The insurance market is changing… what can you do about it?
The insurance market operates in a similar way to many other marketplaces, in that it uses simple supply and demand principles. When there is an over-supply of product (too many insurance companies), prices are driven down; when supply is reduced or demand increases, prices rise.
In these current times, The Insurance Market is going through a change in supply/demand. Supply has reduced, with Insurers pulling back from and, in some cases, out of, certain insurance products. Factors that may have contributed to this are structural disasters in recent years, like the Grenfell Tower tragedy, for example, or other obvious factors, such as COVID-19. These have changed the way that insurers calculate how big risks may be.
In reality, the insurance market has been under-priced due to excessive competition for the last 15 years, but that is now changing. The choice of insurers is reducing and pricing is increasing.
Insurer Risk Appetite and Pricing
Our insurance partners tell us a “good risk” can expect to pay between 10-20% more, in the current climate, but a business with poor risk features, or poor claims experience, can expect to pay a great deal more.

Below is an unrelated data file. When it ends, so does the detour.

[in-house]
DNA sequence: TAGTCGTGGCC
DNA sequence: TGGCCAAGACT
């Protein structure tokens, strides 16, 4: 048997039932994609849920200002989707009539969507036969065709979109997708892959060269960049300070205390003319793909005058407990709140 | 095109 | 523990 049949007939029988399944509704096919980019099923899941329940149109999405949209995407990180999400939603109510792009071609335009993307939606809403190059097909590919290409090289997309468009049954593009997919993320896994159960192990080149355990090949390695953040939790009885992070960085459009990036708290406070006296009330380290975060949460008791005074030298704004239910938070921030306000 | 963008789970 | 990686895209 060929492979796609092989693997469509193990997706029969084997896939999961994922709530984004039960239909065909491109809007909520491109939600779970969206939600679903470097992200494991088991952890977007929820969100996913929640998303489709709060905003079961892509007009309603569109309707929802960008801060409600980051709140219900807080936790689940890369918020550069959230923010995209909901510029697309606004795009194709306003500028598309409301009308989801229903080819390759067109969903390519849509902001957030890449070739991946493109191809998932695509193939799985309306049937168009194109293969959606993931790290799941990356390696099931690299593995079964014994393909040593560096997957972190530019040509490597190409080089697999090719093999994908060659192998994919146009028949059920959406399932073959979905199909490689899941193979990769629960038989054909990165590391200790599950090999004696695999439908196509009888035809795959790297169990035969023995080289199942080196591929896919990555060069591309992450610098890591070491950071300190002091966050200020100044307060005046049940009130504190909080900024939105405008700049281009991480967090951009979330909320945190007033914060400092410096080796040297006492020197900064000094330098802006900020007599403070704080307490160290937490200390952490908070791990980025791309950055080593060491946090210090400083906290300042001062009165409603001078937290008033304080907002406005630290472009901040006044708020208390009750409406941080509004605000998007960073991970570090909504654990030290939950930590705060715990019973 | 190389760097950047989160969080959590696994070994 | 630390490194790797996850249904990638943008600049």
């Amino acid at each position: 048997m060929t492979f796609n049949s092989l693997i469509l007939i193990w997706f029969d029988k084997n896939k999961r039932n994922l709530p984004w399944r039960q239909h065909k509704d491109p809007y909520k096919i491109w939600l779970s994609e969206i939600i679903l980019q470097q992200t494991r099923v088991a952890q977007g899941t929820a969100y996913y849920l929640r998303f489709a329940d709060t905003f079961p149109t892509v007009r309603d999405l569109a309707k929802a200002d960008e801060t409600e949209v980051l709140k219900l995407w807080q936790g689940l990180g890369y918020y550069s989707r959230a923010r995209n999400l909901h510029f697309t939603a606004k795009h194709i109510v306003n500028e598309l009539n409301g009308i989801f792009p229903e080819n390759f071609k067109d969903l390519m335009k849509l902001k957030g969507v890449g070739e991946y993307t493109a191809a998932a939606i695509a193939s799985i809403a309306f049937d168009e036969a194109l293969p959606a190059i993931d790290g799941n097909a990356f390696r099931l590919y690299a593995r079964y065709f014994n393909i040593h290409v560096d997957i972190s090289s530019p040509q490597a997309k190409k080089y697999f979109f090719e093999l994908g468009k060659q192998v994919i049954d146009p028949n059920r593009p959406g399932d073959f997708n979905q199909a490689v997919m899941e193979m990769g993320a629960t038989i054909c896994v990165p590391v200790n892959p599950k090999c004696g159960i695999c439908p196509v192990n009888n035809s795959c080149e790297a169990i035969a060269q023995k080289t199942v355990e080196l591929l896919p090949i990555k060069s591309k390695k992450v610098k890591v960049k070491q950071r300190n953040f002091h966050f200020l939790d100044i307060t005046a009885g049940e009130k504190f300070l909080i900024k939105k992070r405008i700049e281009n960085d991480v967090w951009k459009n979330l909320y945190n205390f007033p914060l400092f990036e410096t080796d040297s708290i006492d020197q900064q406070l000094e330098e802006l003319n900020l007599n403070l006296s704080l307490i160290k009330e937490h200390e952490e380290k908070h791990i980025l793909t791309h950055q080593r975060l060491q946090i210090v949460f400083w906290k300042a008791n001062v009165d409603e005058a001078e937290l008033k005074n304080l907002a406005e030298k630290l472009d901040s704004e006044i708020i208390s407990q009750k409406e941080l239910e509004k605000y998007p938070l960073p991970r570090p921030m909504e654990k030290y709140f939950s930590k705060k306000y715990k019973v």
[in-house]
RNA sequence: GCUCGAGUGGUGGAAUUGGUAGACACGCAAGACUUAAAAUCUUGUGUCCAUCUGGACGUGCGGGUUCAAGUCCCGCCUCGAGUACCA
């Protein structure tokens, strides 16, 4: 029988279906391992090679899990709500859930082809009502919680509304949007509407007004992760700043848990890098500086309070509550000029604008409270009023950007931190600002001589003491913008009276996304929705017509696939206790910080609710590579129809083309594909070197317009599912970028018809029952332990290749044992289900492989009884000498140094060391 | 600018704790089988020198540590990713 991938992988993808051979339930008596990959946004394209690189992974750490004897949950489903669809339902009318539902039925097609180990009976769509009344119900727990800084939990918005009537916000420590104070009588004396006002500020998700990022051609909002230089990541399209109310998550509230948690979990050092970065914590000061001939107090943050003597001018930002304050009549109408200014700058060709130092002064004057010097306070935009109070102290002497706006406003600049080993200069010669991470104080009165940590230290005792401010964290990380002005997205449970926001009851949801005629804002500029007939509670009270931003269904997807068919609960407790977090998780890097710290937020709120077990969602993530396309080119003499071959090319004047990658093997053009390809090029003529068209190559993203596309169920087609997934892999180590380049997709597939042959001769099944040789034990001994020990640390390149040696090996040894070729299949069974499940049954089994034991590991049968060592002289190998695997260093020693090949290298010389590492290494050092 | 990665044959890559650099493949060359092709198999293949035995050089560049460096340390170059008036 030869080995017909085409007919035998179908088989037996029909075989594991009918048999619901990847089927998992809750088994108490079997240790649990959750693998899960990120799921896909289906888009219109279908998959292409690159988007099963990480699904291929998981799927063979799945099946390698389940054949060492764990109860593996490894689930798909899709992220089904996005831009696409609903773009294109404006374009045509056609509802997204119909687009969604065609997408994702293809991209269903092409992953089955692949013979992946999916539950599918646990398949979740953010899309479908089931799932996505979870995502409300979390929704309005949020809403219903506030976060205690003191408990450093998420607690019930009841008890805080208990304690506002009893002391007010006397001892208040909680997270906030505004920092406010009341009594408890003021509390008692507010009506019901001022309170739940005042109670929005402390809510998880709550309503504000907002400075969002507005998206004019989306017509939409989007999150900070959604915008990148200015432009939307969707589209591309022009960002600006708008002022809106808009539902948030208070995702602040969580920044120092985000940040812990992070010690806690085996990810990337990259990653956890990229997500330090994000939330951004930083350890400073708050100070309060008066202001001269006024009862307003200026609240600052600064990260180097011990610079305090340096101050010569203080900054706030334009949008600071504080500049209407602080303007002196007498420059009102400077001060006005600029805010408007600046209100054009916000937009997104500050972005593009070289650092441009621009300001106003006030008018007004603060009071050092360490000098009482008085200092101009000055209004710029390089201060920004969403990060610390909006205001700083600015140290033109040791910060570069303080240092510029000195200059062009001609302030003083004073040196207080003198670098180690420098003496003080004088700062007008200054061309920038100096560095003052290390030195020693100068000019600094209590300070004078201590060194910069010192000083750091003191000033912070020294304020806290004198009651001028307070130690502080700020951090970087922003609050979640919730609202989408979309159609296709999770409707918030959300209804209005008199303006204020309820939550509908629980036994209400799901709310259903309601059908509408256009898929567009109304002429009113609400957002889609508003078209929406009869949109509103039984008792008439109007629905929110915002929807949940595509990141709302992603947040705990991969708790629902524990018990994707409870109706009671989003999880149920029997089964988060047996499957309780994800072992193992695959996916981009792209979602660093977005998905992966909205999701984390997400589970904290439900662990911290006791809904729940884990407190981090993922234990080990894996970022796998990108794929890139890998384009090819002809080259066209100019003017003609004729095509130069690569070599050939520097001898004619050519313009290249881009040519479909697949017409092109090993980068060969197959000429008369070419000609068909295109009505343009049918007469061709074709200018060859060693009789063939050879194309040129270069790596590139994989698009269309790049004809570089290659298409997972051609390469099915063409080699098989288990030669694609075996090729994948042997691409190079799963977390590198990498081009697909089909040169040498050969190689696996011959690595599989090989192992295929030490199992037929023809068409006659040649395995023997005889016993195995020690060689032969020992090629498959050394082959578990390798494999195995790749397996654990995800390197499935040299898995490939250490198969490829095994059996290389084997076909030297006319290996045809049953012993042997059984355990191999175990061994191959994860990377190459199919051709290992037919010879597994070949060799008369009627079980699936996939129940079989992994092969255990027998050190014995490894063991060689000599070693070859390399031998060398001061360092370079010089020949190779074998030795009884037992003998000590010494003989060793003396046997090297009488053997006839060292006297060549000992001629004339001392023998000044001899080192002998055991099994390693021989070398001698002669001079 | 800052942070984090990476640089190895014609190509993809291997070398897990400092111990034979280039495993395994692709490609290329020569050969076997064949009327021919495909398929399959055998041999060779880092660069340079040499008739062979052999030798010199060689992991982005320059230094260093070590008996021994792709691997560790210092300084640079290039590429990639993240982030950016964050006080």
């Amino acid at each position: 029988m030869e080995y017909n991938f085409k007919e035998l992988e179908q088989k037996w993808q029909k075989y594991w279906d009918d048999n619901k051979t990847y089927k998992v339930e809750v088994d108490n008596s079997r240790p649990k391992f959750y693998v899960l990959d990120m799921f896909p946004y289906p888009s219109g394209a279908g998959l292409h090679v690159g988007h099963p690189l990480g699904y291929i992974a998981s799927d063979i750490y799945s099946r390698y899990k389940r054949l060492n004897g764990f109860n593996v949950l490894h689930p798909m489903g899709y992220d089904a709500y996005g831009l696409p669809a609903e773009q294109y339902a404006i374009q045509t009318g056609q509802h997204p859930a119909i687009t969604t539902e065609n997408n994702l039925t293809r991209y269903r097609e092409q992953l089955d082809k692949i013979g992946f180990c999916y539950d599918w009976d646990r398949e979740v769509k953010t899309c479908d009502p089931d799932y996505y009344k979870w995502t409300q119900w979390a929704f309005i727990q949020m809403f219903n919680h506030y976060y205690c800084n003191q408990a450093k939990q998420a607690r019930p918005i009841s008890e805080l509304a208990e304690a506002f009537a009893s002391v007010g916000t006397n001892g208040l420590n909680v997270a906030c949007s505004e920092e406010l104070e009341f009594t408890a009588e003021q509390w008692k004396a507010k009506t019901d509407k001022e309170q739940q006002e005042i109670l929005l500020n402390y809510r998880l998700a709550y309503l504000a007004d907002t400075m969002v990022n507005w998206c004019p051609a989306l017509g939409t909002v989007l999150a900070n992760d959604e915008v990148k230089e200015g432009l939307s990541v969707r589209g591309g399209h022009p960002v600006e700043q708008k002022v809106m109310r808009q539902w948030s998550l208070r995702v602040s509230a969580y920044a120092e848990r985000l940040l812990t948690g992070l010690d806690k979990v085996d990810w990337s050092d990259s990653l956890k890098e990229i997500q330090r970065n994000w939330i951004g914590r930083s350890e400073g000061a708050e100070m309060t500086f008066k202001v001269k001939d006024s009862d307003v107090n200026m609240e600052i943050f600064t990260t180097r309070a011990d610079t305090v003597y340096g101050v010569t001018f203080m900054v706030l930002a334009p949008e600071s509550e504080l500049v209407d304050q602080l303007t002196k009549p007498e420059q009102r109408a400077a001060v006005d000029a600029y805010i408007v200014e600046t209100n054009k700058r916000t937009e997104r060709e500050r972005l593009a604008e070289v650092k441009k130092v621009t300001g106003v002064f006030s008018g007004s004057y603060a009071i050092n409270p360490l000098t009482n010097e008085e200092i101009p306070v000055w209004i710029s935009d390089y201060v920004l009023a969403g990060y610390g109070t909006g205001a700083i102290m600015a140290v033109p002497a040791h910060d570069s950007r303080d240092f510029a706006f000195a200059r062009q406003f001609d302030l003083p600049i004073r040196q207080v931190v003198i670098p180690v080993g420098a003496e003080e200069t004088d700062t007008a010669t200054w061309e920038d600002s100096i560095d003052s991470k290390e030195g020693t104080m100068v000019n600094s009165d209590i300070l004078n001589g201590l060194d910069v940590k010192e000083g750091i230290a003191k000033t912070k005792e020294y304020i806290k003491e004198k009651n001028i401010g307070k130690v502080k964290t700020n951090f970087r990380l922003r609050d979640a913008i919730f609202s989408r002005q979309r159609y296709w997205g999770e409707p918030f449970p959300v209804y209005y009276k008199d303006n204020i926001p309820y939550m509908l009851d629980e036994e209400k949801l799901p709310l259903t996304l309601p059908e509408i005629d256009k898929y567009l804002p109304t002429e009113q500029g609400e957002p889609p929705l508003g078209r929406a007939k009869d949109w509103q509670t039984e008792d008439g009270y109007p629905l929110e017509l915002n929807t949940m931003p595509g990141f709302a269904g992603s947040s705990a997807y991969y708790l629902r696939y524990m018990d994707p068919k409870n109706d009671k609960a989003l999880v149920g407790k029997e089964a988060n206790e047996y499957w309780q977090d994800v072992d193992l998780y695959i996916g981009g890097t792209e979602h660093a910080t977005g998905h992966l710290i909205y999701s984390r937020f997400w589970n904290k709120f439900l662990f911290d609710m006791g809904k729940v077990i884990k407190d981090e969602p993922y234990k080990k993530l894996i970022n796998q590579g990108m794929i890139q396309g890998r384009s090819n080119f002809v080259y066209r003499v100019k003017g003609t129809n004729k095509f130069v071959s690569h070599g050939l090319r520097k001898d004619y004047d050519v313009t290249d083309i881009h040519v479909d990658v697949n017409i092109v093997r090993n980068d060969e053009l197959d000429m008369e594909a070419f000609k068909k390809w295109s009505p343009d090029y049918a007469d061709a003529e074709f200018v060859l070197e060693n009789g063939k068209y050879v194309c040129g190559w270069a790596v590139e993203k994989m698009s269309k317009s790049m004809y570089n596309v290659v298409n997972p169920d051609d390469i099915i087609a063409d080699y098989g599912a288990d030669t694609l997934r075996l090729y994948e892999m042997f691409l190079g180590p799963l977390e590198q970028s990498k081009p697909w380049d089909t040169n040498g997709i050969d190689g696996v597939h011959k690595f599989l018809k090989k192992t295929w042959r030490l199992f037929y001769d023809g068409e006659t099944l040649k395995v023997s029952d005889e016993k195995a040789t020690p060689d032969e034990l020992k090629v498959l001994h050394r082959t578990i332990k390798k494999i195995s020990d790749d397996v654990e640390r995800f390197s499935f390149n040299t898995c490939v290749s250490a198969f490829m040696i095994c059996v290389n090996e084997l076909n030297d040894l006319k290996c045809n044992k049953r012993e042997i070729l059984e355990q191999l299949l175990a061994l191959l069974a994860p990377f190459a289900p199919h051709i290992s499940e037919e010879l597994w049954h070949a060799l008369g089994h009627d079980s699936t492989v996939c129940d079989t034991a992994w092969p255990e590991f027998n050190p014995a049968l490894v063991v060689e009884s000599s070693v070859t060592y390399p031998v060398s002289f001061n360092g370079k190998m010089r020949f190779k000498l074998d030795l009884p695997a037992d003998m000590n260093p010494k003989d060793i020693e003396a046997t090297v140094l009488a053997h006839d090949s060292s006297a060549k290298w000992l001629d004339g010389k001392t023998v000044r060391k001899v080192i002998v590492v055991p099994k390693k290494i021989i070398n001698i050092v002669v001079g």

Larger risks that require more than one insurer to cover their risk exposures face further challenges, as insurers look to reduce their risk exposures.
Some occupations, for instance, architects, are facing eye-watering increases to Professional Indemnity costs (again, due to Grenfell).
So what can you do about this?
– Make sure you demonstrate the quality of your Risk Management, i.e. that you are a good risk!
– Make sure you talk to your Insurance Broker and share all pertinent information with them!
What is a good risk?
A good risk will, in part, be defined by how well the business manages its risk. Insurance and Risk Management are bedfellows when it comes to this. Risk Management allows you to reduce the likelihood or consequence of risk.
Possible ways to be seen as a good risk:
– Put in place a “Testable” Business Continuity Plan
– Create a Health & Safety management system
– Start making Training Records – to prove to insurers the right training is taking place
– Implement a Risk Performance Metric – potentially an online system, to track the company’s risks